Just Being This work has been published in the Teen Ink monthly print magazine.

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“Bumpy, bumpy, bumpy, bumpy, smoooooth,” chant my parents. Right on cue, my brother and I add our voices and laughter. This incantation – now a yearly ritual – seems to somehow magically draw our overloaded car off the ferry and onto the island. It is the one fantasy that we permit ourselves: by saying these words we are transported from “there” (bumpy) to “here” (smooth).

Block Island. The tang of her warm salty breath and the fragrance of her beach plum perfume daintily dabbed behind her ears welcome us again. I can hardly wait to see the house; the one, I, for so many years, believed was ours. I have, of course, come to realize that this cottage is only borrowed, but I also know that what happens here truly belongs to my family alone.

Like molting spiders, we shed our “off island” selves and run up the familiar wooden stairs. We peel away socks and sneakers first, then the tension of work, school, life. My brother, Austin, and I rush into our room and throw our bags onto the beds we sleep in year after year, already untroubled. We stop. “Wait for it …,” my brother instructs; I do not dare move. The crackle on the radio slowly becomes clearer and classical music is soon dancing through the house with the aroma of dinner as its partner. Here, my brother and I are deep friends.

Walking down Mansion Beach Road the next morning, Austin and I run ahead of Dad to get to the farm. The three of us click our tongues and wait for our familiar friends to gallop around the corner and meet us at the fence. I stick my hand out to greet “my” horse. Whiskery and corpulent, he buries his nose in my hand searching for carrots. My brother, on the other hand, stands near my dad. Austin’s horse strains against the fence, also looking for carrots. He is a rich auburn with a white blaze on his face. The horse’s coat is smooth and perfectly in place. My older brother slowly gets up the courage to stick out his hand “nice and flat” with a carrot carefully balancing in his palm. The horse, unaware of Austin’s fear, hastily grabs the treat. I laugh, realizing that he is not as tough and stoic as he tries to convinced me. Or did I convince myself? Here, everything reveals itself for what it really is.

A few minutes later, with boogie boards held high above our heads, we “hang glide” down the skinny path to Mansion Beach, all the while eating honeysuckle, carefully choosing only the yellow ones (the sweetest). Coated with sand like chicken cutlets, we paint rocks (which of course we will sell for a handsome price), search for starfish to add to our collection, and read hungrily under the shade of the umbrella. After lunch, we play two-on-one tackle football, my dad clandestinely mapping out the plays on his sunburned chest. Here, leisure is life’s most important work.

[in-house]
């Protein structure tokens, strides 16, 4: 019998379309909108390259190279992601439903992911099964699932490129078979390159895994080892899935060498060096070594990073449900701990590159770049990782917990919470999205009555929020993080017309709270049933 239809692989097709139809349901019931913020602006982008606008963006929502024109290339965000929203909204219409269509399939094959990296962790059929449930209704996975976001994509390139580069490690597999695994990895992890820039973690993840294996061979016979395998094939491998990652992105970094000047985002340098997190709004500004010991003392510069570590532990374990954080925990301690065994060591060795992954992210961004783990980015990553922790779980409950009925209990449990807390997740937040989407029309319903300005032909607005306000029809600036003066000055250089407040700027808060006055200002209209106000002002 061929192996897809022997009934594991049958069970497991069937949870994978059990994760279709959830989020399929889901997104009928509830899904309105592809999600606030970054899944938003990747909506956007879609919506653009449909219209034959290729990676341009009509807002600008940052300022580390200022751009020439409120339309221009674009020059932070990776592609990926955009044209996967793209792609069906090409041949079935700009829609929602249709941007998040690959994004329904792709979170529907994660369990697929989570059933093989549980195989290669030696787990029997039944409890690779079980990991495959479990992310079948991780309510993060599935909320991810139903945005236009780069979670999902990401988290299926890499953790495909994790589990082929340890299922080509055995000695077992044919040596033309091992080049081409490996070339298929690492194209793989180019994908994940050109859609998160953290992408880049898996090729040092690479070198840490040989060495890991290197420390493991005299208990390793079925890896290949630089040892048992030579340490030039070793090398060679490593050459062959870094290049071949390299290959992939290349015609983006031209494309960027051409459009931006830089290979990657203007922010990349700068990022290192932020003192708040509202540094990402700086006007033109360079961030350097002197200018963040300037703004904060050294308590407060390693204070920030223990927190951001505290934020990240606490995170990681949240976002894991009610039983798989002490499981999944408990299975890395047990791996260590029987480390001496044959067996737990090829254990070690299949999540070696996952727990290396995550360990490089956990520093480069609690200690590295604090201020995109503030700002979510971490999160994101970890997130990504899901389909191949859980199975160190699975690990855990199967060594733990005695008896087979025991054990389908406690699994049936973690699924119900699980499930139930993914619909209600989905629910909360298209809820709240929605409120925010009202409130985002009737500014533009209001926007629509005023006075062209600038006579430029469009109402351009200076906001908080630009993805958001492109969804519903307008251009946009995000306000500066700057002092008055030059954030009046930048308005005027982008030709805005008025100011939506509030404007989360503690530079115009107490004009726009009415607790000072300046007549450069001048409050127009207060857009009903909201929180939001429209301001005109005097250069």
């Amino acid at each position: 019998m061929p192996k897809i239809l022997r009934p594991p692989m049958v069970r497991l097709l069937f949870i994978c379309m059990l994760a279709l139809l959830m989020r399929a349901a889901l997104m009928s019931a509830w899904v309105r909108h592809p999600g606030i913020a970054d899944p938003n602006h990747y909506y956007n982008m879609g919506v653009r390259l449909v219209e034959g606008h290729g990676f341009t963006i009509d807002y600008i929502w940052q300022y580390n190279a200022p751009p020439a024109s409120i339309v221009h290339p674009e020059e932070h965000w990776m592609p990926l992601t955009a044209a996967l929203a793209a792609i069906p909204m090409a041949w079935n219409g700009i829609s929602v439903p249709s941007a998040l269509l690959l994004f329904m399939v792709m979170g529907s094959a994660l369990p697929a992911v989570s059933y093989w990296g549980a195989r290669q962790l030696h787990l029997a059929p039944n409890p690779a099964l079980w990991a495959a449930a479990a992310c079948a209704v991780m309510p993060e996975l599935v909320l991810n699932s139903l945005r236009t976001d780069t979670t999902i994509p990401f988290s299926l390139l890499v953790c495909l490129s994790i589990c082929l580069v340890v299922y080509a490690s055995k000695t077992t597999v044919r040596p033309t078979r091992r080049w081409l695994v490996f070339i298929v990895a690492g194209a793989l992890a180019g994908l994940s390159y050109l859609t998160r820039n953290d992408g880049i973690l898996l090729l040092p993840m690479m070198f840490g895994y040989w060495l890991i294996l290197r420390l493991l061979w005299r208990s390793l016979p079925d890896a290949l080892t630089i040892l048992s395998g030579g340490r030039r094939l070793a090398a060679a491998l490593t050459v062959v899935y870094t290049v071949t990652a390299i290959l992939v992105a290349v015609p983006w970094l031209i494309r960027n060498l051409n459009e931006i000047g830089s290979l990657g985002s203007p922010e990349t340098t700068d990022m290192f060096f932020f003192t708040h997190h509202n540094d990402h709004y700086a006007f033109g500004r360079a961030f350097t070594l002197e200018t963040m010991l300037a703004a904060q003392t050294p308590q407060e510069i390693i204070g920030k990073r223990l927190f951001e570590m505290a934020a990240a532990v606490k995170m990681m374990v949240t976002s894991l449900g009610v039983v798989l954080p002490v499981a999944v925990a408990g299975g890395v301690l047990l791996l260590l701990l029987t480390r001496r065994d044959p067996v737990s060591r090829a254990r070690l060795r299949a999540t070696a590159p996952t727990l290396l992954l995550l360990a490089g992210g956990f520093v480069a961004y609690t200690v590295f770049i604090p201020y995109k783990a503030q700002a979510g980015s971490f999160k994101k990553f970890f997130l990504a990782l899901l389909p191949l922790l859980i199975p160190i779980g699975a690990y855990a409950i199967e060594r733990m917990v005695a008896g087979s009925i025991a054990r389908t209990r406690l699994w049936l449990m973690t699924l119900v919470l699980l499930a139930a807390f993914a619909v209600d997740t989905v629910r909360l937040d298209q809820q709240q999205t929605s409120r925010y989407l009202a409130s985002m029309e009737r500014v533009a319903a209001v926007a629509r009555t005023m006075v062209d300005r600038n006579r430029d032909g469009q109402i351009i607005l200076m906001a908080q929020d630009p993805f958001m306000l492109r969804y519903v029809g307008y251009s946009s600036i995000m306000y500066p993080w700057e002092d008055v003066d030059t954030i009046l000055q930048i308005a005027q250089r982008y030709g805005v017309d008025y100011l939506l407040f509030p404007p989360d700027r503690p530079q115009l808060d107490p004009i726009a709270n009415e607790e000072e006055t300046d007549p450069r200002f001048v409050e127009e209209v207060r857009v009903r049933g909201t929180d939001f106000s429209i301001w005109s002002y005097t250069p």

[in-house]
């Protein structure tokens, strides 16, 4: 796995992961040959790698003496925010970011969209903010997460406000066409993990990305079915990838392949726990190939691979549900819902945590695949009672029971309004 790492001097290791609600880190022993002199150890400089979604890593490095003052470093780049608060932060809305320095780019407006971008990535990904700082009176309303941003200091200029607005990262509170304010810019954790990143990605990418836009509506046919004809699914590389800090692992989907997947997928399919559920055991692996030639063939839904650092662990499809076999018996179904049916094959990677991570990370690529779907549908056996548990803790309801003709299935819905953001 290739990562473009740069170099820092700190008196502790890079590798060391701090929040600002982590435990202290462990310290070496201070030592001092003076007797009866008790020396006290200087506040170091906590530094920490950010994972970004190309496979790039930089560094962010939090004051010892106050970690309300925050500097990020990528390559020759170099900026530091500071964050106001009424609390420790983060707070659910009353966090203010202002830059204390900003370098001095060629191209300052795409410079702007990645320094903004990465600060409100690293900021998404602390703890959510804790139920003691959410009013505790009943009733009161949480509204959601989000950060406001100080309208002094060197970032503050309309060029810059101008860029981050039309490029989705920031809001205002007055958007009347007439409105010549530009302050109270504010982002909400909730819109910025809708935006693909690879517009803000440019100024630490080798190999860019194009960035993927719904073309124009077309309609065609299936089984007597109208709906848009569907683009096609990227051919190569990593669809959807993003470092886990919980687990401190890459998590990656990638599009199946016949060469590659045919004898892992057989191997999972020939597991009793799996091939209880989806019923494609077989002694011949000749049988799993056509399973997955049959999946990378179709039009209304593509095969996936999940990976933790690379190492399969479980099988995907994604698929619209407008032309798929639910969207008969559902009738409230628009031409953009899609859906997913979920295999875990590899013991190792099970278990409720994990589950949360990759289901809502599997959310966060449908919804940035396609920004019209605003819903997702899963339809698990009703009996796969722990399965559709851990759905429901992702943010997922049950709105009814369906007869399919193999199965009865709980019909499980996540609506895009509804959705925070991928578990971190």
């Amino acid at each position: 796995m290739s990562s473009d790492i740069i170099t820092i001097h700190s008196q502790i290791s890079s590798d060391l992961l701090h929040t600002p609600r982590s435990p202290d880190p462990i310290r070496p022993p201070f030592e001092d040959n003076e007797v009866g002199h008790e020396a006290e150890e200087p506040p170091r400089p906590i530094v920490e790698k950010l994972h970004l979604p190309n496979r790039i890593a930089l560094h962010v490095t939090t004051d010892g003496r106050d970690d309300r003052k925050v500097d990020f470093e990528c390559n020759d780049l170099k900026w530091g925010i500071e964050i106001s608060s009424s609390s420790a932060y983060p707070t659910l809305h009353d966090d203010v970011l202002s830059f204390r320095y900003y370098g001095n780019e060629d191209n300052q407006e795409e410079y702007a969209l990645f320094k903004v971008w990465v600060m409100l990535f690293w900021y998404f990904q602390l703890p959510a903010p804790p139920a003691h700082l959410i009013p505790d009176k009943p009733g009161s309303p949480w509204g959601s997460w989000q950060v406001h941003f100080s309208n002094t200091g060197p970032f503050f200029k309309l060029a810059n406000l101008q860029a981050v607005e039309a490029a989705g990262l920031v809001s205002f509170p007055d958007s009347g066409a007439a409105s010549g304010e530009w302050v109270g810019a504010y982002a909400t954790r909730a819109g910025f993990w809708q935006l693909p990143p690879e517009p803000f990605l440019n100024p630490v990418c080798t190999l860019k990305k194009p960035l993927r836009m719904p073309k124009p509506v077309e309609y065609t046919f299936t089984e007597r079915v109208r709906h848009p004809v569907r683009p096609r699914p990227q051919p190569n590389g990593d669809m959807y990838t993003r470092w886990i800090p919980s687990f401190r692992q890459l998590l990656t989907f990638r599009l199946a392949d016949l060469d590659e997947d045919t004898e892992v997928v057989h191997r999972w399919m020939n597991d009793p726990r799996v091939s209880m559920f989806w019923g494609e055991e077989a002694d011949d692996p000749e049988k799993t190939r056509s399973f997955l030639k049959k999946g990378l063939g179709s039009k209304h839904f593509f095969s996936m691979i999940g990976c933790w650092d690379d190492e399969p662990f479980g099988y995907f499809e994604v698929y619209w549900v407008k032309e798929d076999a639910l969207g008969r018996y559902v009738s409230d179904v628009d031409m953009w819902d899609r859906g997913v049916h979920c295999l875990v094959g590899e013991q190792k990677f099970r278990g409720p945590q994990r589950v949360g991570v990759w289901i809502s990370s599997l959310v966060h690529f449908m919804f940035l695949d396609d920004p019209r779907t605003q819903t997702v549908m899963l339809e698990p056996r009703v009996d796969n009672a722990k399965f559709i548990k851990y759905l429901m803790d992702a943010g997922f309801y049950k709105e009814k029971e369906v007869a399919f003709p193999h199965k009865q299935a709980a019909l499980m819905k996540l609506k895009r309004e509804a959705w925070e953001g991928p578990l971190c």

After a luxuriously long day at the beach, each of us, freshly showered, prepares for our final ritual: a family photograph taken on the same steps, at the same time of day, with the same camera propped up on two boogie boards precariously placed on the back of our car. It is this photo that reminds me how deliciously unrestricted we become with each other when given the opportunity to just be. With no other distractions, we sit a bit closer, we laugh a bit louder and we linger a bit longer. Of course, life’s bumps do not magically disappear, but this one enchanted week each July is as smooth and silky as custard.

This work has been published in the Teen Ink monthly print magazine. This piece has been published in Teen Ink’s monthly print magazine.






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This article has 4 comments. Post your own now!

AmnyR said...
Sept. 9, 2009 at 7:37 am
this was great, great writting, great story... i loved it!
 
emily S. said...
May 7, 2009 at 3:34 am
what a wondrous family adventure1 ( and a great story!) thanks for sharing your awesome story with us! your a great writer!
 
Block Island Jobs said...
May 6, 2009 at 2:19 pm
Well done. Many people have similar memories of summer on Block Island. That's the magic of the island.
 
RI 531 said...
May 5, 2009 at 6:54 pm
This is an outstanding article that truly catches the spirit of Block Island as a family destination. Logan B. is to be highly complemented on his work.
 
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